Tea has always been a hot topic on this blog. But tea can’t just be accepted – it must be criticized and reviewed.

Having learnt the art of Mumbai tea-making, you have collected the feedback of two customers (mother and friend) on your concoctions. But how on earth do you decipher the sentiment behind their words? Believe it or not, the answer might be a Python package called “TextBlob”.

pip install -U textblob #Installation command

What we’re going to do is create objects of type TextBlob, which we’ll initialize to contain one review each (in the form of a string). TextBlob objects have a brilliant property called “sentiment”, which evaluates how positive/how negative the response is, as well as how subjective the interpretation of the review can be. This property returns a tuple (an immutable collection) in the following format:

Sentiment(polarity, subjectivity)

Over here, the polarity lies between the values : [-1.0, +1.0], where

polarity = -1 = Very negative, and

polarity = +1 = Very Positive,

subjectivity lies between the values : [0.0 to 1.0], where

subjectivity = 0.0 = Very Objective

subjectivity = +1.0 = Very Subjective

Let’s look at how to practically use TextBlob to interpret reviews.

Step 1

Start the program with the line:

from textblob import TextBlob

Step 2

Initialize a TextBlob object with text in the following format:


Step 3

To access the sentiment behind the review, simply request for:


Here’s an example of our 3-step plan in action with the tea reviews (from mother and friend respectively).

As you can see, your mother was very critical of the tea (polarity = -1.0). However, you can take some comfort in the fact that her review was also supposed to be highly subjective (probably a result of the question statement – which was supposed to be rhetorical).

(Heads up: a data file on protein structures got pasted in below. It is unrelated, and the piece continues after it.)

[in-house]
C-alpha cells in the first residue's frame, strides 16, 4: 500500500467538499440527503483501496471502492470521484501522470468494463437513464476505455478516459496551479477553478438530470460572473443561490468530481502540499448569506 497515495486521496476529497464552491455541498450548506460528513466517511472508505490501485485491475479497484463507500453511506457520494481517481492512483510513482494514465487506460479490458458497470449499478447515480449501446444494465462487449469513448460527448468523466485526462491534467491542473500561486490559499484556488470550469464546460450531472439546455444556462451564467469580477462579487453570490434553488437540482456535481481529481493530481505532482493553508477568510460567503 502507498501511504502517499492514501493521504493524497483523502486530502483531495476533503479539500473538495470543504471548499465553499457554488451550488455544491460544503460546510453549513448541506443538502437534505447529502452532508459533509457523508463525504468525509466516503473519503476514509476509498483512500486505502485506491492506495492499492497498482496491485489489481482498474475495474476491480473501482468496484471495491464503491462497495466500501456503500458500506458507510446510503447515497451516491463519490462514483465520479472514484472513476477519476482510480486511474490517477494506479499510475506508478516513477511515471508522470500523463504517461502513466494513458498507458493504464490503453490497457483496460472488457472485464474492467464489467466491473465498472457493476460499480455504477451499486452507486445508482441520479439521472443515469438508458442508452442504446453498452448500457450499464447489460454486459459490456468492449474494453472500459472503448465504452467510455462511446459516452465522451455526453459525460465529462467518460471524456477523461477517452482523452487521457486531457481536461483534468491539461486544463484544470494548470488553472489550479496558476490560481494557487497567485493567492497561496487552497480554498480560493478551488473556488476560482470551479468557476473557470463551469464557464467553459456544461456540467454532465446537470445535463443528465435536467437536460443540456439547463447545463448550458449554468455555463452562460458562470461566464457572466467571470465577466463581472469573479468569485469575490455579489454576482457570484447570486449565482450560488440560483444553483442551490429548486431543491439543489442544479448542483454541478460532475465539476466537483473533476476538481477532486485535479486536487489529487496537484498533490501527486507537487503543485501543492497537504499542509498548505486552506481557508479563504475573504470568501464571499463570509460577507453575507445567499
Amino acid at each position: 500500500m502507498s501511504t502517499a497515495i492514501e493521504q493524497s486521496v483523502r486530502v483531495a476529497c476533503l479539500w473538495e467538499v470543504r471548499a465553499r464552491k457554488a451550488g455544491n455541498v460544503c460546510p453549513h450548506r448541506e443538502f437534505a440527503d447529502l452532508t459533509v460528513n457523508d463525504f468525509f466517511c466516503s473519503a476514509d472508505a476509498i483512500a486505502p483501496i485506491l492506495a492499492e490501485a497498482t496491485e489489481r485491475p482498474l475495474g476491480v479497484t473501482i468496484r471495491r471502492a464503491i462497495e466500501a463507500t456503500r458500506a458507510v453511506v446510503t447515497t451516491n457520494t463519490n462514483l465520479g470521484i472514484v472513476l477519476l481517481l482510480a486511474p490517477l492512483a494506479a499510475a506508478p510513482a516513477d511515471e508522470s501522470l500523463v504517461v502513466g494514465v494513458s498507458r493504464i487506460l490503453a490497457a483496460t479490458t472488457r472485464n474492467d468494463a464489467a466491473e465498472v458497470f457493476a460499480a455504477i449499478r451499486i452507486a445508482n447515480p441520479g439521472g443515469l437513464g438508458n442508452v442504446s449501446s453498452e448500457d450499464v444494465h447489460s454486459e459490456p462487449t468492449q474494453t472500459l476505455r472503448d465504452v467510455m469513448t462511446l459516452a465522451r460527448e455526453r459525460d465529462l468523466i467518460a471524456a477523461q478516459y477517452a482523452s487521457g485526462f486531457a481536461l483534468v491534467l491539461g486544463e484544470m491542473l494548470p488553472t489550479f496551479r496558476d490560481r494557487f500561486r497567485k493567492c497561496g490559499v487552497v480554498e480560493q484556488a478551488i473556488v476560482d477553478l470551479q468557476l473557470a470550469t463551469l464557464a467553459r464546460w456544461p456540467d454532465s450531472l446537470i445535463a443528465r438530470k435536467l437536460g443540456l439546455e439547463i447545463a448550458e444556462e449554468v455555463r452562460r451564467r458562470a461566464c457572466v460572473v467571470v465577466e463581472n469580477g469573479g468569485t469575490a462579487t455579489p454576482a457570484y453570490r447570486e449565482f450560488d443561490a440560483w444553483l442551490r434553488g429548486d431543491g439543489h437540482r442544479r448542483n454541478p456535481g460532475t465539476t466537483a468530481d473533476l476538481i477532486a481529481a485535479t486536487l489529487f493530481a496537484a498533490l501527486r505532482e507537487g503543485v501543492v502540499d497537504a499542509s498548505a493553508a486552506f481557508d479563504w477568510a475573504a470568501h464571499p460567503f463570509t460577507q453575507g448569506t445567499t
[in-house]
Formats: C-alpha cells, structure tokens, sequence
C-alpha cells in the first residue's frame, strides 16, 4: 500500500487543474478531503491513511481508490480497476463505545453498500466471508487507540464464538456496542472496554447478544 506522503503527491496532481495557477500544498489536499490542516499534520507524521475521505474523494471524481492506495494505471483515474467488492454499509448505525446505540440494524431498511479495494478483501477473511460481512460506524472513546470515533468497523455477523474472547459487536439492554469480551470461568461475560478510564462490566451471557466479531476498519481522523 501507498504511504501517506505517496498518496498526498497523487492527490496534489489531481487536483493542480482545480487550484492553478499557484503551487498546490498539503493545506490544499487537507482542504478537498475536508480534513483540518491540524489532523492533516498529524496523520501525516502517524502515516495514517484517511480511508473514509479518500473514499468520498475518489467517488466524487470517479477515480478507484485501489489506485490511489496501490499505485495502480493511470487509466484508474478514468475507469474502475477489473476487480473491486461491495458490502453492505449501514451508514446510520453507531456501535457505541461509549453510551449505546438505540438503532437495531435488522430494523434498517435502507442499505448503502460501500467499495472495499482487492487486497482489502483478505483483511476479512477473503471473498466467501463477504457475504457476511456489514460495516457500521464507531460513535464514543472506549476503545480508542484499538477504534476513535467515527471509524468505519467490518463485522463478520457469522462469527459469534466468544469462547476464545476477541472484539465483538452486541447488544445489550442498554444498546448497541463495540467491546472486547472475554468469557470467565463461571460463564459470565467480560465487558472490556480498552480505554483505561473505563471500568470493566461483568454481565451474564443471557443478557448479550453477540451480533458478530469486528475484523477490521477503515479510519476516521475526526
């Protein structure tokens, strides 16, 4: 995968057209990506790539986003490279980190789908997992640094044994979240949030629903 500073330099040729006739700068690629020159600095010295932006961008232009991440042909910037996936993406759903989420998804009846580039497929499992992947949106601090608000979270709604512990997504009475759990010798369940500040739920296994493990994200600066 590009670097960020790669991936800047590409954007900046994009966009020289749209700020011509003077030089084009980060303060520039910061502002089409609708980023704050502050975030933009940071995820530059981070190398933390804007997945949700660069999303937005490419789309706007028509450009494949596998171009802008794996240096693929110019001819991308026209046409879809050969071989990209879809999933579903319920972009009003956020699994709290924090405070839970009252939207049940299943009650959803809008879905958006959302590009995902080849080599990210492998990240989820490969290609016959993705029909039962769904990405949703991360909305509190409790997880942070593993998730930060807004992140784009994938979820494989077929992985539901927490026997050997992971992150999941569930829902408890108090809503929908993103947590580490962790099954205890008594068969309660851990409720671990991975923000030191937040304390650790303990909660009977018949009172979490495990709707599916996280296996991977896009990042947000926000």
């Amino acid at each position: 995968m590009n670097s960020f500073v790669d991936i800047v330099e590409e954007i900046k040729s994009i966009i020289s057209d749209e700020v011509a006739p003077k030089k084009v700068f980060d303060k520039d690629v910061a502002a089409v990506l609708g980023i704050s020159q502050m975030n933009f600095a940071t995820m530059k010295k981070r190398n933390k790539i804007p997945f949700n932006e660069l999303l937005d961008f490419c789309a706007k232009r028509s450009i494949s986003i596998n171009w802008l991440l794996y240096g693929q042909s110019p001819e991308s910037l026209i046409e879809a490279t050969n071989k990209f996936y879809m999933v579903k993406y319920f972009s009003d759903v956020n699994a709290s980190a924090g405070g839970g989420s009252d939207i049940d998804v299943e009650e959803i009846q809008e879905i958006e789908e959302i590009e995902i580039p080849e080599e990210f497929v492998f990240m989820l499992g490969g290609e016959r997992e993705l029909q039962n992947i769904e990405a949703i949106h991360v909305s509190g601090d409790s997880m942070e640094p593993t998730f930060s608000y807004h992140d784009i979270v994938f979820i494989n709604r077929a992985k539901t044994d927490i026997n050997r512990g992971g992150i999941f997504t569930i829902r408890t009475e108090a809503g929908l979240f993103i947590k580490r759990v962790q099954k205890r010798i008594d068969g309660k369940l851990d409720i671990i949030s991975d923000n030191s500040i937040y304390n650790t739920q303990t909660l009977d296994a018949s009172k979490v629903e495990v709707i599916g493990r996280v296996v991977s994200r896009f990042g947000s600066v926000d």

By contrast, your loyal friend has given you a strongly positive review, which is almost completely objective.

Here’s an example of some reviews with milder polarity.

You might be wondering about whether sentiments being expressed in this tuple format have any practical use. Actually, there is. Because you can access the polarity and subjectivity of a review as float variables, you can also perform whatever kind of quantitative or statistical analysis you want on them. The hard work of converting words to numbers is done. Now all you need to do is the math.

Here’s a simple example of how you could count the number of positive and negative reviews in a list.

It’s up to you to expand on the possibilities. Sentiment Analysis is used to analyse Twitter feeds, IMDB movie reviews, Amazon reviews – the list is endless. Used in conjunction with statistical algorithms and other APIs, it’s a game-changing tool in today’s data analytics industry.

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